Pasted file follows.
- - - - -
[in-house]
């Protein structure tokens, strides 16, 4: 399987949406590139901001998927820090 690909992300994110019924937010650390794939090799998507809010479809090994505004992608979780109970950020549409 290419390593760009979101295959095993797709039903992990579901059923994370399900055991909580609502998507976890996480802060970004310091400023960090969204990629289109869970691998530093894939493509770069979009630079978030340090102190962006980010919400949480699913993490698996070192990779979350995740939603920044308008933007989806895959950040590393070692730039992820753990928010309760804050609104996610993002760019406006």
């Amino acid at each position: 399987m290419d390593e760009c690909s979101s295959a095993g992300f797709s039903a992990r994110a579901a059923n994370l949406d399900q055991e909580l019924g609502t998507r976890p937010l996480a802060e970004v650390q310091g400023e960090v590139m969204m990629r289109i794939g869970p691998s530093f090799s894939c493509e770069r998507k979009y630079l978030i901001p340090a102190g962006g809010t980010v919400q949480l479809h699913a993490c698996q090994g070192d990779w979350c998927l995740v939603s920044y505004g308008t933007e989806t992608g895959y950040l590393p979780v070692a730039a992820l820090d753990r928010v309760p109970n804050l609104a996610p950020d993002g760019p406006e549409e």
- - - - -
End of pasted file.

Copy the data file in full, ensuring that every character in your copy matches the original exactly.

[in-house]
């Protein structure tokens, strides 16, 4: 399987949406590139901001998927820090 690909992300994110019924937010650390794939090799998507809010479809090994505004992608979780109970950020549409 290419390593760009979101295959095993797709039903992990579901059923994370399900055991909580609502998507976890996480802060970004310091400023960090969204990629289109869970691998530093894939493509770069979009630079978030340090102190962006980010919400949480699913993490698996070192990779979350995740939603920044308008933007989806895959950040590393070692730039992820753990928010309760804050609104996610993002760019406006």
């Amino acid at each position: 399987m290419d390593e760009c690909s979101s295959a095993g992300f797709s039903a992990r994110a579901a059923n994370l949406d399900q055991e909580l019924g609502t998507r976890p937010l996480a802060e970004v650390q310091g400023e960090v590139m969204m990629r289109i794939g869970p691998s530093f090799s894939c493509e770069r998507k979009y630079l978030i901001p340090a102190g962006g809010t980010v919400q949480l479809h699913a993490c698996q090994g070192d990779w979350c998927l995740v939603s920044y505004g308008t933007e989806t992608g895959y950040l590393p979780v070692a730039a992820l820090d753990r928010v309760p109970n804050l609104a996610p950020d993002g760019p406006e549409e």